In 1993 Cath Kidston opened her eponymous shop in London’s Notting Hill, selling vintage textiles, wallpapers and furniture. Fast forward 20 years and Cath Kidston has become an iconic lifestyle brand with a global reach thanks to her strong signature style and knack for creating unique prints that are recognisable from 50 paces.
To mark the brand’s birthday, Cath’s two most popular designs ‘Antique Rose’ and ‘Red Spot’ have been revived, appearing on new accessories and home ware. We caught up with the designer as she celebrates her 20th year in the business…..
When did you know you wanted to become a designer? I have always had a photographic memory for print and pattern and when I was young I used to love playing shop, so looking back now, I guess all the hints were there that I’d end up doing the job I do and love now.
What inspires you? Print and textiles have been my greatest source of inspiration. I was fascinated by print from a very early age and that has stayed with me. I am also always influenced and inspired by my travels, as well as visiting exhibitions and galleries. I was full of ideas after visiting the Hollywood Costume exhibition and the new David Bowie one is great fun. I was also fascinated by Lichtenstein’s way of putting pictures within pictures and referencing back to his own artworks.
Do you have a design hero? I wouldn’t claim to have a design hero as such, I was always influenced by interior decorators like David Hicks and Nancy Lancaster as they had such confidence in their own style and interesting, unfussy taste. I also love Kenzo for his use of colour and I have huge admiration for Paul Smith for his wit and style.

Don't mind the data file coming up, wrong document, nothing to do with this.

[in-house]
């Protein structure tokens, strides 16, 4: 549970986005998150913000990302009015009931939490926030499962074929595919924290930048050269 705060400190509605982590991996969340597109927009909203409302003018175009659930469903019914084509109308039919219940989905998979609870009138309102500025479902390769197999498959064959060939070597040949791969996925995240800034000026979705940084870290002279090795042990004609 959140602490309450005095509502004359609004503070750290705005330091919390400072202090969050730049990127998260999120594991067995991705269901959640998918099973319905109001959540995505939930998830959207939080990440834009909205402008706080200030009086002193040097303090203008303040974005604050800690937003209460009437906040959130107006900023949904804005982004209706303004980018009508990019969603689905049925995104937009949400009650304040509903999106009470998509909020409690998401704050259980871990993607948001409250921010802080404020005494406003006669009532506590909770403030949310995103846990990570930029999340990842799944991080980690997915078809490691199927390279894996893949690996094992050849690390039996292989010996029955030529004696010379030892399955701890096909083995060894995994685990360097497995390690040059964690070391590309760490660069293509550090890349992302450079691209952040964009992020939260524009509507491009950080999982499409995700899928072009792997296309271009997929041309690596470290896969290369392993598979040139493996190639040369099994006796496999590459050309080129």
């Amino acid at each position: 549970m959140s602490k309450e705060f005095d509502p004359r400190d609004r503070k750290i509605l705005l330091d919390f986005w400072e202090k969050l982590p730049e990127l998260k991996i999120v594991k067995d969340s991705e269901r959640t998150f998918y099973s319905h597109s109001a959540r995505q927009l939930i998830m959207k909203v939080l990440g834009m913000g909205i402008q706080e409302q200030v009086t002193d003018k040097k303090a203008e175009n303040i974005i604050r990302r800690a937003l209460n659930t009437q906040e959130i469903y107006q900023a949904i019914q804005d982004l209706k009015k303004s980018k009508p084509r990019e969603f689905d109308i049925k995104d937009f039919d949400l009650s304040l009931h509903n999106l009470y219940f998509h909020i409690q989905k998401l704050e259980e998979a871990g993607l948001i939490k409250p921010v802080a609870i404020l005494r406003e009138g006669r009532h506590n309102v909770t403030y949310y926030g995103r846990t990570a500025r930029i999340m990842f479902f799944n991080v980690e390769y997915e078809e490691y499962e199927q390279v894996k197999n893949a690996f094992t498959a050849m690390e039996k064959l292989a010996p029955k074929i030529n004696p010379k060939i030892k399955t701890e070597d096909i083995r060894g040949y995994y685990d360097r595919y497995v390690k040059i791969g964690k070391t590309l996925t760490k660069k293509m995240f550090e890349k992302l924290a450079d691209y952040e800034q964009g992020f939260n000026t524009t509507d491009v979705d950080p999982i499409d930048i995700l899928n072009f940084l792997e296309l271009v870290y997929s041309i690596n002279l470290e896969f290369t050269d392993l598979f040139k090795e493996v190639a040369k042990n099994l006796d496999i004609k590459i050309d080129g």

Describe your work space…We have a creative ‘hub’ in the office that’s full of inspirational things from vintage textiles to funny children’s toys and games that evoke a sense of nostalgia. My favourite thing at the moment is a big inspiration pinboard outside my office, where our design team have been pinning lots of funny bits like washing lines with big pants and odd socks hanging, as well as photos of all sorts of weird and wonderful things.
What is your favourite part of the design process? I love the ideas bit and working with my teams to research new prints and products for us to bring to our customers. My favourite part is always the next idea.
Its been an incredible 20 years since you started your label, how has the industry changed? The list is endless and spans so many different genres. Technology is one of the most interesting changes in the last 20 years, the change from doing everything by hand to now doing everything in CAD.
What are your proudest moments of the last 20 years? I guess having created a unique brand, but I am also very proud to be employing people in the UK.
Is there any advice you’d give to budding designers or entrepreneurs? To make sure they are really passionate about their idea, as starting a business is incredibly hard work, and to not be afraid to ask for help when they need it – with hindsight I should have asked for help more often along the way rather than learning by making mistakes.
What do you think the next big trends will be in homes & interiors? I don’t really look at trends, I love to create things that are modern vintage and something that is always relevant so, I purposefully don’t research them or predict what will be seasonal hypes.
Do you collect anything? Every time I go to Japan, I’m given lots and lots of stuffed Stanley’s by our customers, so by default I collect those.
What is your guilty pleasure? Buying vintage fabric is an addiction! I still love vintage fairs and car boot sales, but any pieces I buy nowadays tend to be archived for inspiration rather than sold in store.
What would you be doing if you weren’t designing? I’d probably go back to my roots of working in a shop. I loved working in retail, being on the till and making all the windows and displays look really interesting.